I ask to notice what we feel. There’s the warm stillness of the air, slightly humid. The roughness of granite beneath our hands. B describes the “scratchy-soft” moss on our Thinking Rock and the pleasant softness of her t-shirt. I notice heat and sweat on my forehead and legs, and the slight pressure of rock against my rump.
The biker zips by for a third time! This time he waves. Apparently we’ve become a fixture here.
Let’s focus on smells and tastes, I say. B and I shut our eyes and breathe in deeply. Fresh, wild, grassy air fills my nose and lungs. I detect the sweet aftertaste of my kale-apple-pineapple smoothie. I feel tasteless saliva slosh around in my mouth. And I’m struck by the limitations of these two senses, the relative paucity of information they deliver to humans (on a conscious level, at least). I wonder what riches they bestow on other animals, other experiencers on our planet. I wonder what it is like to be a coyote sniffing in the meadow, or a hummingbird slurping up nectar…
B is frowning and swatting at a gang of bugs circling her head. I am suddenly aware of a stinging pressure in my right foot, indicating a lack of circulation. A sense of time’s passage is weighing on me, too. I had told my wife I would be gone for a half hour, but in this immersive observation and reflection, I haven’t been eyeing my phone. It is still adrift on the grass, off the coast of our rocky island.
B pounces down with grace; me, a little less so. I consult my timekeeper: it’s 4:46. Oops! I call my wife apologetically and let her know that coyotes haven’t consumed us. B and I begin our return journey up the steep trail. B comments on “the sudden slip of loose rocks” beneath her feet. I point to the “bullet holes” of a sharpshooting woodpecker on a stump in the distance. More signs of humanity are appearing again: B sees “a stump that looks like an alien dog from a different universe, but is actually a fire hydrant.” I promise her I will include that wonderfully strange statement in my record of our adventures.
Right as we merge onto the wide gravel path, we notice red graffiti sprayed on a concrete culvert. Surprisingly, it’s inspirational: “There is more to Life! Find a purpose.” B reads it the first time as: “There is more to Life! Find a person.” We decide that’s profound, too.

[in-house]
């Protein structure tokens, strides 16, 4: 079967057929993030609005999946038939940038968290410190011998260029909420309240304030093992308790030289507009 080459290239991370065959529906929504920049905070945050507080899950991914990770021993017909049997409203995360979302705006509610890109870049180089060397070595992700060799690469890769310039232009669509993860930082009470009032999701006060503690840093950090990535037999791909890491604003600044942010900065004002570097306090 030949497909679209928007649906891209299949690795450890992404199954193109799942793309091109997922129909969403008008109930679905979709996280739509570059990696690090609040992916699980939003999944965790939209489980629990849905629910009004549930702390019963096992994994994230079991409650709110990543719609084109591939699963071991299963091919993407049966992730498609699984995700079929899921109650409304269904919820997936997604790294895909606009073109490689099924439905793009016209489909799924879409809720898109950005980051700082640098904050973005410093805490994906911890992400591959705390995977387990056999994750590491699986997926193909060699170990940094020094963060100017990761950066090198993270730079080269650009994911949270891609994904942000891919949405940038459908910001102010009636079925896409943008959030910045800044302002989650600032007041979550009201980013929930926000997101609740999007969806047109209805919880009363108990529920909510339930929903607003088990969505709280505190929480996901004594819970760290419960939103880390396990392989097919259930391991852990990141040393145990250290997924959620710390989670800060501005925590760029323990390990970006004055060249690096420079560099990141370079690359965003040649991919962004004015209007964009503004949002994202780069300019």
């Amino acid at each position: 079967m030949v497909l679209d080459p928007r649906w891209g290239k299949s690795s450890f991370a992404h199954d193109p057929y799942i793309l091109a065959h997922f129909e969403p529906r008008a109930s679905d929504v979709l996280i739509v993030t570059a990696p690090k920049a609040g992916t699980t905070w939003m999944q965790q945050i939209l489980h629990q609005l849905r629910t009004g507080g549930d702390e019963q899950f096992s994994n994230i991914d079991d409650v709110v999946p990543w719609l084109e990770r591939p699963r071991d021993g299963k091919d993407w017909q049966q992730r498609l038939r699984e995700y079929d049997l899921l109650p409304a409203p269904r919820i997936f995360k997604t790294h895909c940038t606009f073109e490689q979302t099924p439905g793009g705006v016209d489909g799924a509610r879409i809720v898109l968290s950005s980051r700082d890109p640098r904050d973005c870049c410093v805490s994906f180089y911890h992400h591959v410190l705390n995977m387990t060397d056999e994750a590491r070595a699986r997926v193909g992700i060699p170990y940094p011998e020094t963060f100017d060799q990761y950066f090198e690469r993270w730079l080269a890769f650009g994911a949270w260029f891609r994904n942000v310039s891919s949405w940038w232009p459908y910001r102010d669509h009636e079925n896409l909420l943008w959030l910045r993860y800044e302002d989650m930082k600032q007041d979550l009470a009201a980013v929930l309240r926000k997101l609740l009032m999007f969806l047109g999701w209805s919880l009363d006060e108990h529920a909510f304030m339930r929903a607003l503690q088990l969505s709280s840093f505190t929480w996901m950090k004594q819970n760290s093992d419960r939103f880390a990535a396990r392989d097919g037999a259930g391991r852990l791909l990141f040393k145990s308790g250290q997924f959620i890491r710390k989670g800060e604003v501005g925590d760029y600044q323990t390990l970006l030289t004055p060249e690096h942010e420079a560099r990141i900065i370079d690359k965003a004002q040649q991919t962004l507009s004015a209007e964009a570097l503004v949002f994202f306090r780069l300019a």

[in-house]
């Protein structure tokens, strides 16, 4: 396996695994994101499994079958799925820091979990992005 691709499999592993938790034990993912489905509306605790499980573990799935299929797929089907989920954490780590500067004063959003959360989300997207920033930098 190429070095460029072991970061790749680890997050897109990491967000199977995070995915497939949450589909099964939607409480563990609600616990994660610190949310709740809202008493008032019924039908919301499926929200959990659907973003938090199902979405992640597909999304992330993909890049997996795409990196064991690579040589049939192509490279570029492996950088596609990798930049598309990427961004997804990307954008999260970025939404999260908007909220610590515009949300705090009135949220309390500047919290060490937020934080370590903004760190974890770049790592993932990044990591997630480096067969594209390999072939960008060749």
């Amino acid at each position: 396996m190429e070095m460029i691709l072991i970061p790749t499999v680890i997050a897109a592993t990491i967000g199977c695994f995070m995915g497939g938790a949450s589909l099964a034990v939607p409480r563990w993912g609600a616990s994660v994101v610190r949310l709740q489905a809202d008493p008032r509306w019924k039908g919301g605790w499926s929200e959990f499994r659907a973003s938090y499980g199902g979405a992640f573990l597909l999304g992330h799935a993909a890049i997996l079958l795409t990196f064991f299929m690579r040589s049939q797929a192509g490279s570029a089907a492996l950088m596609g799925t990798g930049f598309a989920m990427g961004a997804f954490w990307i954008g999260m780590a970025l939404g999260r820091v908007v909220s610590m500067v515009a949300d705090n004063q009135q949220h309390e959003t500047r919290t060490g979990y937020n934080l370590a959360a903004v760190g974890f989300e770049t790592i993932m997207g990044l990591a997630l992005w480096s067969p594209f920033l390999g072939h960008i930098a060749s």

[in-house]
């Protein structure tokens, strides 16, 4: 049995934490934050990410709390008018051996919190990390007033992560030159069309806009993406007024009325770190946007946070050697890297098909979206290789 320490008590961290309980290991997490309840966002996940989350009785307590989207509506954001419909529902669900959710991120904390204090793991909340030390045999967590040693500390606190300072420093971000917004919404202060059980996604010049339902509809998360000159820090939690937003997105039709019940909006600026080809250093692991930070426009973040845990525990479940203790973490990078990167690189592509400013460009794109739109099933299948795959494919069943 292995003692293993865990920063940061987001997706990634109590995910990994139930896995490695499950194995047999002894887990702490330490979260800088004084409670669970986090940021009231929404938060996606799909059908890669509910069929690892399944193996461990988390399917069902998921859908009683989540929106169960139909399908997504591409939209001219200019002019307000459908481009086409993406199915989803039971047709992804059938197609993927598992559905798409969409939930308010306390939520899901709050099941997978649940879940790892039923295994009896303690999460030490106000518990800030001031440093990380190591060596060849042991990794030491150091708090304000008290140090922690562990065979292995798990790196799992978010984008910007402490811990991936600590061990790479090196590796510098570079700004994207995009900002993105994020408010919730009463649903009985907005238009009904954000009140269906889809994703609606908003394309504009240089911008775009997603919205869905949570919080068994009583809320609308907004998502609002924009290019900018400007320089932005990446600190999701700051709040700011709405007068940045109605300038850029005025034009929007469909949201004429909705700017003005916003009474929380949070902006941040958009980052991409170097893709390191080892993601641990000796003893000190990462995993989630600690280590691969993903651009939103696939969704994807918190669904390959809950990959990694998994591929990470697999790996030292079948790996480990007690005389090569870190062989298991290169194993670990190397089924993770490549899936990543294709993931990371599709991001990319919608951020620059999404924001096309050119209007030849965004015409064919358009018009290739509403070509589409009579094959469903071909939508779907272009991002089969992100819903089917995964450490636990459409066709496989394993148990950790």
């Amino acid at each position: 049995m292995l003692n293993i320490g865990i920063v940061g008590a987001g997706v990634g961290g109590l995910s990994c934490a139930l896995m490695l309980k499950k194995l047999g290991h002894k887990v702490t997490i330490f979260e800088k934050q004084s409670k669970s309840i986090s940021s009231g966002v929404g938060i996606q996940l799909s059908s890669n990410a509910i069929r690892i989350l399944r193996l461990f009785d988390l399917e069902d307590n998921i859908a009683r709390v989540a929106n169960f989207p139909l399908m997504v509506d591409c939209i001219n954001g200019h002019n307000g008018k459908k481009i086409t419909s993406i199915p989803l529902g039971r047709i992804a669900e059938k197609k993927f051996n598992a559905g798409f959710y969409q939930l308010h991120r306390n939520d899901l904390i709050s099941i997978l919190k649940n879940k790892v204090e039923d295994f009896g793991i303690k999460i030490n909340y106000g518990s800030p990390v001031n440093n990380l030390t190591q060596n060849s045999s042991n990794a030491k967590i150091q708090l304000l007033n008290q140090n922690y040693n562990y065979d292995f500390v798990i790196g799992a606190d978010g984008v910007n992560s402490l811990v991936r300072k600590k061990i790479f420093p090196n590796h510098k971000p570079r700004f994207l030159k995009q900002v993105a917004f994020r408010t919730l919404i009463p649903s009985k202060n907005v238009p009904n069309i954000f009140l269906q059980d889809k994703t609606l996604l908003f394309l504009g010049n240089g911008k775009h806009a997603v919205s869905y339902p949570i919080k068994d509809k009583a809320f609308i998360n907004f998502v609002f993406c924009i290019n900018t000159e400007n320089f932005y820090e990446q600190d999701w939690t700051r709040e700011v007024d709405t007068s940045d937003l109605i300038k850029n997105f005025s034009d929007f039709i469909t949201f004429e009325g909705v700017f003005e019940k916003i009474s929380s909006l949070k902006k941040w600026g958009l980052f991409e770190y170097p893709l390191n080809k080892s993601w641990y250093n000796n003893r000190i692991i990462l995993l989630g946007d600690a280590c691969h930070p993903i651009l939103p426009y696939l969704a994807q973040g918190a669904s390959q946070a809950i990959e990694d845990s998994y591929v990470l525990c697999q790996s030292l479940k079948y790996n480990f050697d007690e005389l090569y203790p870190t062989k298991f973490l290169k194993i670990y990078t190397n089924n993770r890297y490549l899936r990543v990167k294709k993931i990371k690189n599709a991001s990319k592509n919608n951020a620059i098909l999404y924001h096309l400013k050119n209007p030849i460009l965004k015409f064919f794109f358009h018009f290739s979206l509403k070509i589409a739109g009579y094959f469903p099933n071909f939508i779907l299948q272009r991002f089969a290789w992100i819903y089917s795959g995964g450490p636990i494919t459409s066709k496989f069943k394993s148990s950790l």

Soon we are approaching my wife, who is perched on a rock and peering intently at her laptop screen, like a red-tailed hawk staring at its prey. On a rock beside her, B’s white tiger stuffed animal is keeping watch for any hangry yellowjackets. My wife looks up, squints at the descending sun behind us, and gives a big smile.
She is my person. The person I found.
As we walk back to the car, I survey the park once again. The grass is gold-spun in the afternoon light; the shed oak leaves are tokens of the year’s maturation, heralds of Sagacious Autumn. The powerlines in the background stretch like web-strands over red adobe burrows, where curious bipeds, every now and then, reflect on their place in the cosmos.
As for me, I am reflecting on the dizzying wealth of knowledge, insight, and beauty encapsulated in a single hour of experience. An entire library could not contain it, much less this meager record before you. I’m remembering a certain Ireneo Funes, the protagonist of a short story by Jorge Luis Borges (“Funes el memorioso”), whose “percepción y […] memoria eran infalibles.” The narrator goes on to give some examples of Funes’ godlike abilities, here translated into English:
We, at one glance, can perceive three glasses on a table; Funes, all the leaves and tendrils and fruit that make up a grape vine. He knew by heart the forms of the southern clouds at dawn on the 30th of April, 1882, and could compare them in his memory with the mottled streaks on a book with Spanish binding he had only seen once and with the outlines of the foam raised by an oar in the Río Negro the night before the Quebracho uprising.Jorge Luis Borges, “Funes el memorioso” (Trans. James E. Irby)
What an intolerable curse, but also a supreme blessing, to absorb and retain the nearly infinite details overlooked or forgotten by us typical mortals! Such an extreme is unattainable and probably undesirable. But there is truly more to Life for those who take more than a first or second glance at it—for those who learn to have, as William Wordsworth wrote, “an eye made quiet.”
See my wife’s website, “The Naturalist Next Door,” including a blog and podcast, at https://bethydixon.wixsite.com/photos.
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One thought on ““An Eye Made Quiet”: My Exercise in Co-Phenomenology at Summer’s End”
After writing pages of information about Keith; I found it all boiled down to one question. Is memory a learned behavior of consciousness?